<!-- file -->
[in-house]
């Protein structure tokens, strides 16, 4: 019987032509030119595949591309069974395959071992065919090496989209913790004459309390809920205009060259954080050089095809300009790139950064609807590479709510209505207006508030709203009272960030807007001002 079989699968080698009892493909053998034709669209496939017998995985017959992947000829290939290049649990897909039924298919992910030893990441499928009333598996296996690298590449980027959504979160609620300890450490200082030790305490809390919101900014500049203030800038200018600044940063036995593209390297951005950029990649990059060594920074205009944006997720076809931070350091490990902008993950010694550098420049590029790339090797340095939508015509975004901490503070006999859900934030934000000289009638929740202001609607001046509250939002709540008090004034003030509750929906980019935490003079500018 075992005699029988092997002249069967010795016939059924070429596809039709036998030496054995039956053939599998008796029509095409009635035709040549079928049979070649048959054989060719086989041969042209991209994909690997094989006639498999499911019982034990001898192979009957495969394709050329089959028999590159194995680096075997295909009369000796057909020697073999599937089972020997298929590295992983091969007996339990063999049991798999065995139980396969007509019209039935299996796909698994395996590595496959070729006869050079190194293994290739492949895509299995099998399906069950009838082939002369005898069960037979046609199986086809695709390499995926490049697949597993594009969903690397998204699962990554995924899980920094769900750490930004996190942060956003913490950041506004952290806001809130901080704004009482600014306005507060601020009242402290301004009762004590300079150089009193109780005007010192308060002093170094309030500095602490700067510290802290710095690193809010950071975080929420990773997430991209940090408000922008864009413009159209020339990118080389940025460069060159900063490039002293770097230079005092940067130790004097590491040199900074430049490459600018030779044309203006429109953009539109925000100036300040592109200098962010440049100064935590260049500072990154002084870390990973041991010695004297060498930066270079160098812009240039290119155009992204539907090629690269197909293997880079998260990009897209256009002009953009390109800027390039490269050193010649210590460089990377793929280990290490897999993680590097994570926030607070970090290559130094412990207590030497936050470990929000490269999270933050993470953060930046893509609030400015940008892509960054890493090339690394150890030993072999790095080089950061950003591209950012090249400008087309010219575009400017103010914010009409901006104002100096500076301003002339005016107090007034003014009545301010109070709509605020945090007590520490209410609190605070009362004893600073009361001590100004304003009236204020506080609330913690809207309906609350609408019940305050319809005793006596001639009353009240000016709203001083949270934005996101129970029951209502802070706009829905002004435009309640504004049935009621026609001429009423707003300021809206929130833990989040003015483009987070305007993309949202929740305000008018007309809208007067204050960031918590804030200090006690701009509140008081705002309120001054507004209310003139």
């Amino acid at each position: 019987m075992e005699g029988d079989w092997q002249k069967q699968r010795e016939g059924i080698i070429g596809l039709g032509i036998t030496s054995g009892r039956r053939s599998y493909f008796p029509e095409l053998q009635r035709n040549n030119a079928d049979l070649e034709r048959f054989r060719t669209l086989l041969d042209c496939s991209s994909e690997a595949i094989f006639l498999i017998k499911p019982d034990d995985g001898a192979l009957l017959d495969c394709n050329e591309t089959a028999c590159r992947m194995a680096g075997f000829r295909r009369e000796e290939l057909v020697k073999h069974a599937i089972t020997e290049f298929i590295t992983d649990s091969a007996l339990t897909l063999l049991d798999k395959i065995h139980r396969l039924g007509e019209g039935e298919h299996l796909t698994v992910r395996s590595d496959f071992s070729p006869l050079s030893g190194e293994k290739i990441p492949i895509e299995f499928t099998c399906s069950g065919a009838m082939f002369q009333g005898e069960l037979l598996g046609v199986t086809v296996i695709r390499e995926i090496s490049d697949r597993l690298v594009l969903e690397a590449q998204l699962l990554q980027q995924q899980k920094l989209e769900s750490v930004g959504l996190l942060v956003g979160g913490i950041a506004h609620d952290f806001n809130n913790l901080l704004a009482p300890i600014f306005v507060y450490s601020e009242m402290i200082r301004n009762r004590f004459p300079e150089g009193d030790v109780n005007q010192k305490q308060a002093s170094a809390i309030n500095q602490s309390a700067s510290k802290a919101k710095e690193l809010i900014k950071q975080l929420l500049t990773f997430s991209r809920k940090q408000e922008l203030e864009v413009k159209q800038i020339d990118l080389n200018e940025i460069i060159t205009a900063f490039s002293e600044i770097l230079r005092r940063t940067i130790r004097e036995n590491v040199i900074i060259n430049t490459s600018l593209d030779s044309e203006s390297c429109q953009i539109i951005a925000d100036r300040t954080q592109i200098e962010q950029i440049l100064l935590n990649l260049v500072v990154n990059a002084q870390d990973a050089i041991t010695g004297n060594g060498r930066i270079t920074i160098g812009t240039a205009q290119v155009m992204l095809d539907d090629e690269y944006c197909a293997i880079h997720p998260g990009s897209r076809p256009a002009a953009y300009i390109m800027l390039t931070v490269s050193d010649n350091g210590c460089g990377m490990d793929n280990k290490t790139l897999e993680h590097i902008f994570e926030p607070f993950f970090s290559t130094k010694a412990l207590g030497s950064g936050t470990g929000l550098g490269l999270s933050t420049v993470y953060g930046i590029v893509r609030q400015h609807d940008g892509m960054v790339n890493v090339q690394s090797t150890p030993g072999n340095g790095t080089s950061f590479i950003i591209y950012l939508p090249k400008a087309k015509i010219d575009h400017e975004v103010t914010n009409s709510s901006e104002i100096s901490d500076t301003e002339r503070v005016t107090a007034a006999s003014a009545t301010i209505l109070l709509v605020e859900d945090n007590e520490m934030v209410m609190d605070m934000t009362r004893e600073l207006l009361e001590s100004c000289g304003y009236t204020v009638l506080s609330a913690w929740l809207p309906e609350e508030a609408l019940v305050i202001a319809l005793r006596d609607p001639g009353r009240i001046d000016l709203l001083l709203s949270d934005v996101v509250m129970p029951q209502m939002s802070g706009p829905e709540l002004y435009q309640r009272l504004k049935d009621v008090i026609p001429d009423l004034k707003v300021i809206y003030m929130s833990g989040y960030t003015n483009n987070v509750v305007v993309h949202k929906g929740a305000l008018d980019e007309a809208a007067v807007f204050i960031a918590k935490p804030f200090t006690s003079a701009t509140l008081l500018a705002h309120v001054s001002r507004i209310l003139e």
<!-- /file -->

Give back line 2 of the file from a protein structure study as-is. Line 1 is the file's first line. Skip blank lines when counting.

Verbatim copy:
């Protein structure tokens, strides 16, 4: 019987032509030119595949591309069974395959071992065919090496989209913790004459309390809920205009060259954080050089095809300009790139950064609807590479709510209505207006508030709203009272960030807007001002 079989699968080698009892493909053998034709669209496939017998995985017959992947000829290939290049649990897909039924298919992910030893990441499928009333598996296996690298590449980027959504979160609620300890450490200082030790305490809390919101900014500049203030800038200018600044940063036995593209390297951005950029990649990059060594920074205009944006997720076809931070350091490990902008993950010694550098420049590029790339090797340095939508015509975004901490503070006999859900934030934000000289009638929740202001609607001046509250939002709540008090004034003030509750929906980019935490003079500018 075992005699029988092997002249069967010795016939059924070429596809039709036998030496054995039956053939599998008796029509095409009635035709040549079928049979070649048959054989060719086989041969042209991209994909690997094989006639498999499911019982034990001898192979009957495969394709050329089959028999590159194995680096075997295909009369000796057909020697073999599937089972020997298929590295992983091969007996339990063999049991798999065995139980396969007509019209039935299996796909698994395996590595496959070729006869050079190194293994290739492949895509299995099998399906069950009838082939002369005898069960037979046609199986086809695709390499995926490049697949597993594009969903690397998204699962990554995924899980920094769900750490930004996190942060956003913490950041506004952290806001809130901080704004009482600014306005507060601020009242402290301004009762004590300079150089009193109780005007010192308060002093170094309030500095602490700067510290802290710095690193809010950071975080929420990773997430991209940090408000922008864009413009159209020339990118080389940025460069060159900063490039002293770097230079005092940067130790004097590491040199900074430049490459600018030779044309203006429109953009539109925000100036300040592109200098962010440049100064935590260049500072990154002084870390990973041991010695004297060498930066270079160098812009240039290119155009992204539907090629690269197909293997880079998260990009897209256009002009953009390109800027390039490269050193010649210590460089990377793929280990290490897999993680590097994570926030607070970090290559130094412990207590030497936050470990929000490269999270933050993470953060930046893509609030400015940008892509960054890493090339690394150890030993072999790095080089950061950003591209950012090249400008087309010219575009400017103010914010009409901006104002100096500076301003002339005016107090007034003014009545301010109070709509605020945090007590520490209410609190605070009362004893600073009361001590100004304003009236204020506080609330913690809207309906609350609408019940305050319809005793006596001639009353009240000016709203001083949270934005996101129970029951209502802070706009829905002004435009309640504004049935009621026609001429009423707003300021809206929130833990989040003015483009987070305007993309949202929740305000008018007309809208007067204050960031918590804030200090006690701009509140008081705002309120001054507004209310003139």